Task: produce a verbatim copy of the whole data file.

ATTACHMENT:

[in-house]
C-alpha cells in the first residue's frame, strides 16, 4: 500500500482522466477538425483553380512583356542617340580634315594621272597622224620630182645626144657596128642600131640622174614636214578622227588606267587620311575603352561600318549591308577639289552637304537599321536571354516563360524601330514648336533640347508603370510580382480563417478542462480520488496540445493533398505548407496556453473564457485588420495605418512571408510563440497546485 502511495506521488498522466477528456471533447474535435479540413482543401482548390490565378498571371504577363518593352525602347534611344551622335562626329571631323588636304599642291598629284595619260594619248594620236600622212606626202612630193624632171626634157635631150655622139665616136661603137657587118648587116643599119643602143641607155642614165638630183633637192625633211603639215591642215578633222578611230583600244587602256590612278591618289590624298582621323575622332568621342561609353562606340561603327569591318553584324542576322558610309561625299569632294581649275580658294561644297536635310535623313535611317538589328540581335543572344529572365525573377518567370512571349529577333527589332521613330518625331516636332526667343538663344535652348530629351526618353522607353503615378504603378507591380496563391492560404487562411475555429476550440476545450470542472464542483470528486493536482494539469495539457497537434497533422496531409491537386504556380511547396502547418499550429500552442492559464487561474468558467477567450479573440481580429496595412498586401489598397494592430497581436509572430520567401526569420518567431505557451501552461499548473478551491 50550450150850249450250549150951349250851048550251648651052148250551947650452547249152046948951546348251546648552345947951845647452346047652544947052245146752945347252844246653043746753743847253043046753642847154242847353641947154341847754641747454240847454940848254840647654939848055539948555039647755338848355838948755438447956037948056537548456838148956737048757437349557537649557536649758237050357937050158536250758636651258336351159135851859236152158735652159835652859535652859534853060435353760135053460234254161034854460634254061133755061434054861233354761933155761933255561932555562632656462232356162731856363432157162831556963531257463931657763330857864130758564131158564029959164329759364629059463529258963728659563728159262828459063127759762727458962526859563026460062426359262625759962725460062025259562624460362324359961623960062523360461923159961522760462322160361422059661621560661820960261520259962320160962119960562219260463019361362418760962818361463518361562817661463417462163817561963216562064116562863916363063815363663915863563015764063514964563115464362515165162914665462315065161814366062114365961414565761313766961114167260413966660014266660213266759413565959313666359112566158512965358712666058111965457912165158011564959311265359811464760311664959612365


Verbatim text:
[in-house]
C-alpha cells in the first residue's frame, strides 16, 4: 500500500482522466477538425483553380512583356542617340580634315594621272597622224620630182645626144657596128642600131640622174614636214578622227588606267587620311575603352561600318549591308577639289552637304537599321536571354516563360524601330514648336533640347508603370510580382480563417478542462480520488496540445493533398505548407496556453473564457485588420495605418512571408510563440497546485 502511495506521488498522466477528456471533447474535435479540413482543401482548390490565378498571371504577363518593352525602347534611344551622335562626329571631323588636304599642291598629284595619260594619248594620236600622212606626202612630193624632171626634157635631150655622139665616136661603137657587118648587116643599119643602143641607155642614165638630183633637192625633211603639215591642215578633222578611230583600244587602256590612278591618289590624298582621323575622332568621342561609353562606340561603327569591318553584324542576322558610309561625299569632294581649275580658294561644297536635310535623313535611317538589328540581335543572344529572365525573377518567370512571349529577333527589332521613330518625331516636332526667343538663344535652348530629351526618353522607353503615378504603378507591380496563391492560404487562411475555429476550440476545450470542472464542483470528486493536482494539469495539457497537434497533422496531409491537386504556380511547396502547418499550429500552442492559464487561474468558467477567450479573440481580429496595412498586401489598397494592430497581436509572430520567401526569420518567431505557451501552461499548473478551491 50550450150850249450250549150951349250851048550251648651052148250551947650452547249152046948951546348251546648552345947951845647452346047652544947052245146752945347252844246653043746753743847253043046753642847154242847353641947154341847754641747454240847454940848254840647654939848055539948555039647755338848355838948755438447956037948056537548456838148956737048757437349557537649557536649758237050357937050158536250758636651258336351159135851859236152158735652159835652859535652859534853060435353760135053460234254161034854460634254061133755061434054861233354761933155761933255561932555562632656462232356162731856363432157162831556963531257463931657763330857864130758564131158564029959164329759364629059463529258963728659563728159262828459063127759762727458962526859563026460062426359262625759962725460062025259562624460362324359961623960062523360461923159961522760462322160361422059661621560661820960261520259962320160962119960562219260463019361362418760962818361463518361562817661463417462163817561963216562064116562863916363063815363663915863563015764063514964563115464362515165162914665462315065161814366062114365961414565761313766961114167260413966660014266660213266759413565959313666359112566158512965358712666058111965457912165158011564959311265359811464760311664959612365